This is part of our annual, series, “14 Days, 14 Stories”, about ordinary Pakistanis who are doing extraordinary things.
The number of lives lost as a result of terrorism in Pakistan over the past decade has been more than 70,000. Our television screens announcing yet another bomb blast has become a common occurrence. Many have lost their loved ones due to the war on terror, and many have witnessed death from up close. All of this appears to have made any numb and desensitized to the tragedy and wrath of war.
Tahir Wadood Malik is a retired army major who never imagined that a bomb blast would wreak havoc on his life
Tahir was settled in Islamabad at that time and his wife worked at the UN office in the city. On October 5, 2009, he woke up and began his day as per his schedule, like many others. He followed his routine and dropped his wife at her office. He wasn’t expecting anything unusual to happen. The couple had even planned out their evening – they were supposed to visit Jinnah Super. However, what changed that day was that a suicide bomber entered into the premises of the UN office and blew himself up.
His wife along with four other members of the team lost their lives
Tahir’s day was uncalled for and a day not many would be able to make it through. He dropped his wife to the office at 02:30 pm, picked up her dead body and bathed it by 05:00 pm, and she was finally laid to rest at 10:00 pm. All in one day!
“The pain, agony, and anger were taking me down to an abyss from where coming back seemed impossible”, Tahir said in an interview for Humans of Pakistan.
He was informed that the suicide bomber was between the age of 18 to 20 years and had a beard. The image stuck in his head and whenever he would see someone who would fit the criteria, he wanted to run him over. He was boiling inside, boiling with rage and anger because innocent people lost their lives in a fight that wasn’t theirs and for a cause that was made up to fit an agenda.
Tahir went over the incident in his head again and again and felt nothing but rage and despair
He soon realized that this was not going to help him or anyone out. This would only isolate him further and fill him with more rage.
“I thought about it for a long time and eventually found that it wasn’t the answer. They say that it is always an eye for an eye, but if that remains the case, the world would go blind one day.”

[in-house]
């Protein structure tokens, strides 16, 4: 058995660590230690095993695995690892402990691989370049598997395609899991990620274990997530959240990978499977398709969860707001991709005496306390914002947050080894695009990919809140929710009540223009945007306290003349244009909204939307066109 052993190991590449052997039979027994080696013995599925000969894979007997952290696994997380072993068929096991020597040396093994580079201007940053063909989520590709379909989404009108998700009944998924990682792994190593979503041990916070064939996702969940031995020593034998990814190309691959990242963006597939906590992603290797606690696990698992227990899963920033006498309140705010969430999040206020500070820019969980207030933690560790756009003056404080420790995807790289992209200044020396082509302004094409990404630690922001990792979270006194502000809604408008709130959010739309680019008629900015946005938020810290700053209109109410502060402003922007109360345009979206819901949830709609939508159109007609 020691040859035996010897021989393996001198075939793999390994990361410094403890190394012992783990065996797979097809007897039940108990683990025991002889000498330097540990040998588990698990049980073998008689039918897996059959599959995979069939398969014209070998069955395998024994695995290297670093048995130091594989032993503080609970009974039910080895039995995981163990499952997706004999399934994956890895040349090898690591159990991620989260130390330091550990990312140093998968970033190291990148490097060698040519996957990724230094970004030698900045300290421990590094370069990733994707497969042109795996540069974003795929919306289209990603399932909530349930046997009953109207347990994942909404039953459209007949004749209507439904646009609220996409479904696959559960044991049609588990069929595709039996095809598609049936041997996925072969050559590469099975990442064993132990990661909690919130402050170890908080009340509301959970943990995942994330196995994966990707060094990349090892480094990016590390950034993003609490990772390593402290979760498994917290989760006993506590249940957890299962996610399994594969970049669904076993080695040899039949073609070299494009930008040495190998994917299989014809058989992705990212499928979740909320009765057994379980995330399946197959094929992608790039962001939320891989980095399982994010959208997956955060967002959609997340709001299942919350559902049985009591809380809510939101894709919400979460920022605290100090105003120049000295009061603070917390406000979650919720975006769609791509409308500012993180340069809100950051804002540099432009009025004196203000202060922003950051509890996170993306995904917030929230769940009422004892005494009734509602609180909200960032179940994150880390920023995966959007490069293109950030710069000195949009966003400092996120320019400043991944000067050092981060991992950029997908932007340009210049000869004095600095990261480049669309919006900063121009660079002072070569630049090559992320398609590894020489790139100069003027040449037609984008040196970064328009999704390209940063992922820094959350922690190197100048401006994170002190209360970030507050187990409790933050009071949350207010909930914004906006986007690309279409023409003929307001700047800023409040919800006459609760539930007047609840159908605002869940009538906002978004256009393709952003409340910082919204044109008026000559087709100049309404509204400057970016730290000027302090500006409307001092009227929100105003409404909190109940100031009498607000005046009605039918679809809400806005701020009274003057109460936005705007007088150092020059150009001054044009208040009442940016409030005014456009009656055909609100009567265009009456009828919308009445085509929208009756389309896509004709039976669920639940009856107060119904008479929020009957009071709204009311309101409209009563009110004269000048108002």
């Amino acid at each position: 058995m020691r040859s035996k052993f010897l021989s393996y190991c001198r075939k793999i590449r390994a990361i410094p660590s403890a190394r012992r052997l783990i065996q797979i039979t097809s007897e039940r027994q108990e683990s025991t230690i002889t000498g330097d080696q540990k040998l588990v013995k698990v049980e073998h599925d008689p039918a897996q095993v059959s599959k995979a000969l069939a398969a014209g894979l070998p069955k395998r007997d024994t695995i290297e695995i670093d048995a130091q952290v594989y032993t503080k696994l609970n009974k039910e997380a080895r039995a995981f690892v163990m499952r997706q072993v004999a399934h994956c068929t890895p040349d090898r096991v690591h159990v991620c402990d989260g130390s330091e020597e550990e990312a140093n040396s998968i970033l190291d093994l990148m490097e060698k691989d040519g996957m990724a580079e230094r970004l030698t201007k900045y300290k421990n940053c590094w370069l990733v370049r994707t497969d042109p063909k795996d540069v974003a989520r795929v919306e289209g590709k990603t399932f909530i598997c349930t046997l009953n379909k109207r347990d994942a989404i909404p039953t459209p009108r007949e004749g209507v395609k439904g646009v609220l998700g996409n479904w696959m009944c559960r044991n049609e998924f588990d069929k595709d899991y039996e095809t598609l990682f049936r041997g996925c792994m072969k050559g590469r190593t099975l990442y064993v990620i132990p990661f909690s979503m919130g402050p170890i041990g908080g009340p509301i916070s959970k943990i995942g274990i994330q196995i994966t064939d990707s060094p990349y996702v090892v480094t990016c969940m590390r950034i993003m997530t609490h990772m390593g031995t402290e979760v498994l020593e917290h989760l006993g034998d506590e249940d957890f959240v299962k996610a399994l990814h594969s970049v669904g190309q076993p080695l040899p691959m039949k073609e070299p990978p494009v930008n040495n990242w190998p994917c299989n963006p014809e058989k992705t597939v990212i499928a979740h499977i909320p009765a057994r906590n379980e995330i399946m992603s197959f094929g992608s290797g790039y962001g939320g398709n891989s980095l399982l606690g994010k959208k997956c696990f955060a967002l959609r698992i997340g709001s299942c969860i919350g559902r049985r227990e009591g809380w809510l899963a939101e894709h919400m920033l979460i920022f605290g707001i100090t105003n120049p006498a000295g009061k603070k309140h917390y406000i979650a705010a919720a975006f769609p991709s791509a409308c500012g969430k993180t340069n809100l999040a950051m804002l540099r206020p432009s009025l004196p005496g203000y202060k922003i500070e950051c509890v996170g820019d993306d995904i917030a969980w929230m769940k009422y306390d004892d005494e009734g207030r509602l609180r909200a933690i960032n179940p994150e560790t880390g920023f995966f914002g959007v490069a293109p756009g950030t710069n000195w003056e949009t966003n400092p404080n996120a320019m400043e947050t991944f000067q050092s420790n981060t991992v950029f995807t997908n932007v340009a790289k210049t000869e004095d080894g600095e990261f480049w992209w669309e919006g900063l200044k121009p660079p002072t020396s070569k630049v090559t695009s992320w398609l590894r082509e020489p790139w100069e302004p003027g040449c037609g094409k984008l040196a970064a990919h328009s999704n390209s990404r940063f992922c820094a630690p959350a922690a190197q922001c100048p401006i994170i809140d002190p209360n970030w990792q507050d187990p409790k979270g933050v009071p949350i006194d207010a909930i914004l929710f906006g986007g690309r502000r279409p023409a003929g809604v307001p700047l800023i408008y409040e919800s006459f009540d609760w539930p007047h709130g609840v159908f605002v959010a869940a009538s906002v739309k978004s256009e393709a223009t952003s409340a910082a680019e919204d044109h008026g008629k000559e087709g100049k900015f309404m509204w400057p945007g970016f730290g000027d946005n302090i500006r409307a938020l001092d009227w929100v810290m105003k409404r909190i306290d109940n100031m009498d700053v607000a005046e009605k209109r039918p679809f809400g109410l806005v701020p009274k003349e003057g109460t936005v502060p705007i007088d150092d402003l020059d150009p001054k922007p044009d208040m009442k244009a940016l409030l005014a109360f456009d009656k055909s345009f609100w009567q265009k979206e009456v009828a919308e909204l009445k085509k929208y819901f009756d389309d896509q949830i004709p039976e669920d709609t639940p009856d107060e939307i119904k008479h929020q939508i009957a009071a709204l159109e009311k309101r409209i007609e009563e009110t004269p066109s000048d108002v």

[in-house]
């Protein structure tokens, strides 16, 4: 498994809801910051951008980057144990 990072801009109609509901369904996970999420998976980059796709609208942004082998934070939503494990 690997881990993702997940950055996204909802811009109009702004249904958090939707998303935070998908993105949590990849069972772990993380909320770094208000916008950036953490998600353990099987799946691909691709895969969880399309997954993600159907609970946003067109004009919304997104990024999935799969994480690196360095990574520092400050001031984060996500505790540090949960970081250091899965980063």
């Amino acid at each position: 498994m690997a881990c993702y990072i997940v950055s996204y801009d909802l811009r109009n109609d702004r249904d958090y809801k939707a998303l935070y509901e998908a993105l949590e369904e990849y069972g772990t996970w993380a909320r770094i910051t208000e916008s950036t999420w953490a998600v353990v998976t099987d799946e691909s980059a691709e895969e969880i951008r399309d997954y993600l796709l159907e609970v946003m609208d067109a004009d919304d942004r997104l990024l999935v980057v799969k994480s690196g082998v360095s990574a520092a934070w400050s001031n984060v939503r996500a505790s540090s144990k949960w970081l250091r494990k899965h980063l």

He thought about his options and at that point, there were only two. The first was to become like the suicide bomber and attack the places where they come from, whereas, the second was to forgive him because that is a trait most liked by God. Eventually, Tahir forgave the guy who blew himself up because he realized that he was young and did not understand what was taught to him and he believed it blindly.
He then came up with the idea of helping those who had lost their loved ones due to terrorism or survived such attacks and set up the Pakistan Terrorism Survivors Network
The idea was to give them space where their grief is understood, where they can talk and feel like they are not alone because it is very difficult to understand what people go through when they encounter something like this. The forum was set up in 2009 and is functional till date. It is the safe haven for many and provides support. The co-founder talks to those who have experienced such trauma, records their stories to sensitize people around.
“Sharing grief is a powerful tool, it gives the survivor an opportunity to vent their feelings, and get the security of knowing they are not alone in this but there are others who share their feelings, grief, and trauma. For howsoever small a duration the survivor feels heard and has a sense of belonging in knowing that the person talking to them empathizes and feels the pain!”
If you look at it, in the larger scheme of things – a country which is not able to provide the mental support needed after such trauma; if individuals are doing something on their own, it is nothing but inspiring. More power to you, sir!
For more stories from our series about extraordinary Pakistanis check out “14 Days, 14 Stories”.
Cover image via: Humans of Pakistan / Facebook